DALLAS, TEXAS, US — Power failures, water restrictions and icy road conditions in Texas created major disruptions to grain-based foods operations last week. Toward the end of the week, operations appeared to be gradually returning to normal.
The state was gripped in unseasonably cold temperatures early last week, in some cases falling below zero degrees, including in Dallas. Making matters worse was ice and sleet, which caused roadways to refreeze overnight.
On Feb. 17, the National Weather Service in Fort Worth said “The worst of the weather is behind us, but the worst of the road conditions is still to come as we enter a daily cycle of partial melting and refreezing. This means more black ice and bumpy ruts through Saturday. Drive safe or not at all if you can wait.”
Considerable pre-planning ahead of the storm helped mitigate the effects on millers and bakers of a winter storm that wreaked have across the nation’s second most populous state.
The state is an important one for Ardent Mills LLC, which operates three flour mills there — in Saginaw, Sherman and Houston (Galena Park). Due to power outages and other factors, all three mills were down at different points Monday through Wednesday, Feb. 15-17, said Jeffrey D. Zyskowski, vice president, supply chain.
“The good news is that we were in front of the storms,” he said. “We knew the bad weather was coming. Our customers knew. They pre-ordered flour to make sure their bins were loaded. We loaded our bulk carriers over the weekend and Monday to be prepared. Most everyone built pipelines in anticipation.”
Still, the preparation was for a more conventional storm, Zyskowski said.
“We thought it would be just icy roads,” he said. “We didn’t expect the power component, that it would be this broad and disruptive. Our first focus has been on keeping our team members and carriers safe.”
Zyskowski said the company’s different mills were hit differently by the storm. One mill sustained a single shutdown for an extended period while a second mill was subjected to regular power interruptions that necessitated taking the mill offline until the power grid became more reliable. Other operations at the mill were able to continue. The company’s third mill never lost power but was forced to shut down temporarily because of freight disruptions that kept the facility from loading out flour and millfeed.
While the week was a difficult one, Ardent Mills was still able to keep its customers adequately supplied throughout, Zyskowski said.
“It was a combination of issues — weather, roads, power curtailment, mechanical issues, issues around water restrictions for 7 million people in Texas,” he said. “The same issues that caused us problems were challenges for our customers, too. We’re proud that none of our baking customers had to shut down because of flour supply.”
Zyskowski said because Ardent Mills was able to draw from its three different mills during the storms, the company was able to redirect flour to customers most in need. The company did not need to ship flour to Texas from mills in Louisiana or Kansas, he said.
By Thursday Feb. 18, all three Ardent Mills Texas facilities were operating, and road conditions were greatly improved, Mr. Zyskowski said. Still, the threat of rolling blackouts had not completely lifted.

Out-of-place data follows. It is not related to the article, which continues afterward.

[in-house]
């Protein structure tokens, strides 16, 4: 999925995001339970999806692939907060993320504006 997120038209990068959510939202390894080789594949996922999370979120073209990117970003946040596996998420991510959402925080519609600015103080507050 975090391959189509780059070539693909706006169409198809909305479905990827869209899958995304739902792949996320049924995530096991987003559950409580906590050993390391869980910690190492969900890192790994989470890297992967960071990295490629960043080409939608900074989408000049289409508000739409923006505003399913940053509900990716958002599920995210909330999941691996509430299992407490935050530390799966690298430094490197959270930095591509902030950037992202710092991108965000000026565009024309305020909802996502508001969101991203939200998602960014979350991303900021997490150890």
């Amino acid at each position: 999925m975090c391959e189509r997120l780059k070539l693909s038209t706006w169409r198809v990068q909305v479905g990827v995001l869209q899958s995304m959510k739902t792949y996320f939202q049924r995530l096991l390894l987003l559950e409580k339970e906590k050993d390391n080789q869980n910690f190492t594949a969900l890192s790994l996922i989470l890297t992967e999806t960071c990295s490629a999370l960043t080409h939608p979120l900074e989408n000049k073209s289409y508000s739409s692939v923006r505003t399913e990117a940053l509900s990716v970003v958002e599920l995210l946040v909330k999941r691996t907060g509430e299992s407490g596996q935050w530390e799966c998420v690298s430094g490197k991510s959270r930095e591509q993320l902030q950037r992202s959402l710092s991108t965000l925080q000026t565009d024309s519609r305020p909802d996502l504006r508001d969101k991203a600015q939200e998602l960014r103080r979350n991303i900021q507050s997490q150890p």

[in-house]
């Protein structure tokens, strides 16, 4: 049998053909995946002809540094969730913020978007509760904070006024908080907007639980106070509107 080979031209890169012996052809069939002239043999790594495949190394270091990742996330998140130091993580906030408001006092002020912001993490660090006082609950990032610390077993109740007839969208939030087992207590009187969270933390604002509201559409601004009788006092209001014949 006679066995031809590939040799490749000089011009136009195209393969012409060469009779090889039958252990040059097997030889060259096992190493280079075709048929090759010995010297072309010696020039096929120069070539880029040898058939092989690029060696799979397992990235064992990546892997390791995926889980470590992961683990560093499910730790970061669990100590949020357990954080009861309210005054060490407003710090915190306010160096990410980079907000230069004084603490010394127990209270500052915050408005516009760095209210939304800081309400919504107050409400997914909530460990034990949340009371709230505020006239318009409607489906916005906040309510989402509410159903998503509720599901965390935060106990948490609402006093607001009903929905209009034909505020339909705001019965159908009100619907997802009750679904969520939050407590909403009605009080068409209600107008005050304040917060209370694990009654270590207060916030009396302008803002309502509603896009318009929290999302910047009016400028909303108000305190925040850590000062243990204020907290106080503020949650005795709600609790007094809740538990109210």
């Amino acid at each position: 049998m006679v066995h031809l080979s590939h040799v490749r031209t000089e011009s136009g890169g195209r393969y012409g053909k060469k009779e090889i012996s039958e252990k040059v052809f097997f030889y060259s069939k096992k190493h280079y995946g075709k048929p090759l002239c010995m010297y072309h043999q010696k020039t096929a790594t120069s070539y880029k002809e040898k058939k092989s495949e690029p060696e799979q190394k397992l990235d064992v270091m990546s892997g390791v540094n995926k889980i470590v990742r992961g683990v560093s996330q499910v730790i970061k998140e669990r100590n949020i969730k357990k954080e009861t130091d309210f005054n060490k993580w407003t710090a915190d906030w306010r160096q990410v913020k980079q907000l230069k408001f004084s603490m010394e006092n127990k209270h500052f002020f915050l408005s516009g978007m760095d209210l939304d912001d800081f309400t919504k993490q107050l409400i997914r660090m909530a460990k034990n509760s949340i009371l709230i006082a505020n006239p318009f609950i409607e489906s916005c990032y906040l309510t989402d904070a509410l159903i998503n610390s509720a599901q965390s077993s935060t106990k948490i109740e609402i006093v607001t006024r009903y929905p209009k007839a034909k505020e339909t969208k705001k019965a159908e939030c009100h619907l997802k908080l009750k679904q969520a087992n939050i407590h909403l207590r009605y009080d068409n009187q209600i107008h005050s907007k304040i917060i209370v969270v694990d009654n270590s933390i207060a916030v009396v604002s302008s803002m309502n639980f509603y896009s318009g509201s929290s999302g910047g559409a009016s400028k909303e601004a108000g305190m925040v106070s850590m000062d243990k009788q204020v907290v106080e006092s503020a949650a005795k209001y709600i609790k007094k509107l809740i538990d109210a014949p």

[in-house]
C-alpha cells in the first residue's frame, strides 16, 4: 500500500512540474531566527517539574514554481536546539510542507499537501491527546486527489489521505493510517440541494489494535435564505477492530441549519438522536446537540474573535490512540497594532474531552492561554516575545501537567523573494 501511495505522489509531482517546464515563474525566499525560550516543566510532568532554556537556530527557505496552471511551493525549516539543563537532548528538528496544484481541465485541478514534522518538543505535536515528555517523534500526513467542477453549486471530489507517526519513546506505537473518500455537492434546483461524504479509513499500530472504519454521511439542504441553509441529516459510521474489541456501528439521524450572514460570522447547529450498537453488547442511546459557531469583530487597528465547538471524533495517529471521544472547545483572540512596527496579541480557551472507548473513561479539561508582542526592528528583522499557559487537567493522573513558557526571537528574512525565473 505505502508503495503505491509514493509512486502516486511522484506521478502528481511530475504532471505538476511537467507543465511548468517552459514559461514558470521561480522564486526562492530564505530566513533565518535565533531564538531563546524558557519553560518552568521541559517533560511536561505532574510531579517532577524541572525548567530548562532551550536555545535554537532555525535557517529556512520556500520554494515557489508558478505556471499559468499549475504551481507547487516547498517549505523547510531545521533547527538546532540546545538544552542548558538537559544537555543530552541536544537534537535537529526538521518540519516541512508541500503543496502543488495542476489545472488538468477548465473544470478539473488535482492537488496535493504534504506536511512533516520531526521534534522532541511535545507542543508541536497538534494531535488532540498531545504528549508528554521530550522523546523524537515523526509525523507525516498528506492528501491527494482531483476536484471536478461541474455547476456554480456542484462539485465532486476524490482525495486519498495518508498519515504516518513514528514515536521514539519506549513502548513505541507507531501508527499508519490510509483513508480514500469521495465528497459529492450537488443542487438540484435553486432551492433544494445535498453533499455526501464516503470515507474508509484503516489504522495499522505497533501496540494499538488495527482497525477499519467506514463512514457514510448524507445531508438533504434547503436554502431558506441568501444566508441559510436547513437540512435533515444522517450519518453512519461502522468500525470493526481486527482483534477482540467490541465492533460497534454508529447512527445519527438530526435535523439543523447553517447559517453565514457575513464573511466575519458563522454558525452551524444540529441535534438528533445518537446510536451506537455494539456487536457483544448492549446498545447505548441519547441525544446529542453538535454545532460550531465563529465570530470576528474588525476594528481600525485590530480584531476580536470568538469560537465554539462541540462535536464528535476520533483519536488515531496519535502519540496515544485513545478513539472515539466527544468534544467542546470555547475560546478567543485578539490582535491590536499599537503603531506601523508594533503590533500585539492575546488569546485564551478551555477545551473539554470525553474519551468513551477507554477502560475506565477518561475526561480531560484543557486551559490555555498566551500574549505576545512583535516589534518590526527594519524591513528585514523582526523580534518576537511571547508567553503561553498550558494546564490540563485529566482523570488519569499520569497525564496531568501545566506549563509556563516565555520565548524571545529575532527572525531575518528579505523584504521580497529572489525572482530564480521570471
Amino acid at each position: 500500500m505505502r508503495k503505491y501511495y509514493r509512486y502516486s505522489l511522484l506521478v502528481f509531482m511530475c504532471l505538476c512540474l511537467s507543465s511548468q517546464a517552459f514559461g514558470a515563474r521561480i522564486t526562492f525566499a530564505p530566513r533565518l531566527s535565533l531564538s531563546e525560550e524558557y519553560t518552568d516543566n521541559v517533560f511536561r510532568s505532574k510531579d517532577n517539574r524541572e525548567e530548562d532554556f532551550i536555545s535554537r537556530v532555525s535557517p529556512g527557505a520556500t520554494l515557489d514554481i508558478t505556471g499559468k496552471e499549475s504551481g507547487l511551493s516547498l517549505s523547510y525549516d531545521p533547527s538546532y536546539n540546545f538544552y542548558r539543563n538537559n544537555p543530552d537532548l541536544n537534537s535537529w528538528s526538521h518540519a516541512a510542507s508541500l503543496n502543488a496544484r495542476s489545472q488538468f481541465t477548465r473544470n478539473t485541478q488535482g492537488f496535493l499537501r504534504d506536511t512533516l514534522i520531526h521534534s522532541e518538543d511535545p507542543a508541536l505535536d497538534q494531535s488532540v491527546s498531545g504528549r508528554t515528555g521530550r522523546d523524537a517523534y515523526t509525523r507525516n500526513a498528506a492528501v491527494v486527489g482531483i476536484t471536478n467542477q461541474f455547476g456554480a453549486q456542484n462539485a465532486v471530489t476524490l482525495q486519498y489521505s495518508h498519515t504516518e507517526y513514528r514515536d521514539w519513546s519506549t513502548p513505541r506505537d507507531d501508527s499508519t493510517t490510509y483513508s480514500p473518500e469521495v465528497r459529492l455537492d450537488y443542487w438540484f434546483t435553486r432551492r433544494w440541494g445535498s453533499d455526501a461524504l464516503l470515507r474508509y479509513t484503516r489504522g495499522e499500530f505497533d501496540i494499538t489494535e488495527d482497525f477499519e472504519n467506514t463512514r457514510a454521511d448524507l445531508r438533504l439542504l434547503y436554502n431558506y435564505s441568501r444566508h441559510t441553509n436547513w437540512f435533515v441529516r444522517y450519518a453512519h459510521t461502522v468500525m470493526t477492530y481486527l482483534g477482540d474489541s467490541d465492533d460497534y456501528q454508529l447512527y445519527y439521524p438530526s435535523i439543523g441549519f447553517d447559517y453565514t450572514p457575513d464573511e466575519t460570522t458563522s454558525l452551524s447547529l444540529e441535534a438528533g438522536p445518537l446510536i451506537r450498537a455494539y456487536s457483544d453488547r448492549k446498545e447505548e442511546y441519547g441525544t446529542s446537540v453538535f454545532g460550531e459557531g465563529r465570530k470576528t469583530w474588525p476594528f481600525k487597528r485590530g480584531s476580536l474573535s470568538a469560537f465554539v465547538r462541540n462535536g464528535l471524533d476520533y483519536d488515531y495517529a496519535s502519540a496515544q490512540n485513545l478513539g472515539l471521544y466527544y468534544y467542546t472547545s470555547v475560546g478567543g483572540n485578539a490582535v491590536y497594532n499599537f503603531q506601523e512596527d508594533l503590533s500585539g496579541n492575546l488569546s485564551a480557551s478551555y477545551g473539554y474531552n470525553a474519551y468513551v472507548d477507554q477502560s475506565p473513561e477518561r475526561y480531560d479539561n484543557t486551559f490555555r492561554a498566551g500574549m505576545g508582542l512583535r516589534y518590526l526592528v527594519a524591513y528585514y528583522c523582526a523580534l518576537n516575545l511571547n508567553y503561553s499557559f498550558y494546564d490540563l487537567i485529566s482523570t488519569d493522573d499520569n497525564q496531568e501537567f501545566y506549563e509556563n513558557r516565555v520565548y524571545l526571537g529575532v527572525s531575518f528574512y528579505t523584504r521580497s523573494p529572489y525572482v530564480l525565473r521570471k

“Customers are beginning to come back up,” he said. “They will need to catch up, refill their pipelines, make sure retailers’ shelves are filled. We expect strong demand the next few days to make up for slow production. We are not expecting to get overwhelmed.”
Paul Baltzer, vice president of communications at Flowers Foods, Inc., Thomasville, Georgia, US, said 14 Flowers DSD bakeries in 6 states have been affected by the winter storm, experiencing “significant disruptions to operations, including curfews, power outages, shipping and transportation issues, as well as hazardous roads preventing team members from coming to work.”
Despite the issues, Baltzer said Flowers’ bakery teams were able to get product out to affected markets before the worst of the weather arrived in many areas. Many of the baking plants were back online by mid-Tuesday (Feb. 16) with a streamlined product mix, Baltzer said, but as of Feb. 18 five of Flowers’ six Texas baking plants remained offline due to utility issues. The baking plants that were offline included Denton, Houston (two plants), San Antonio and Tyler. Only the company’s facility in El Paso was online.
“With road conditions poor, it continues to be difficult to bring product in from other bakeries,” Baltzer said. “We know this has been extremely difficult for our affected team members and independent distributor partners, and are monitoring the situation closely.”
Bimbo Bakeries USA, a subsidiary of Mexico City-based Grupo Bimbo SAB de CV that operates six baking plants in Texas, did not divulge the extent of shutdowns to operations in the state.
“BBU continues to work through the significant weather challenges in Texas and surrounding states,” said David White, senior vice president of the Central Business Unit, BBU. “Our associates have been working around the clock to execute contingency plans, run production and serve our customers and communities as it is safe to do so.”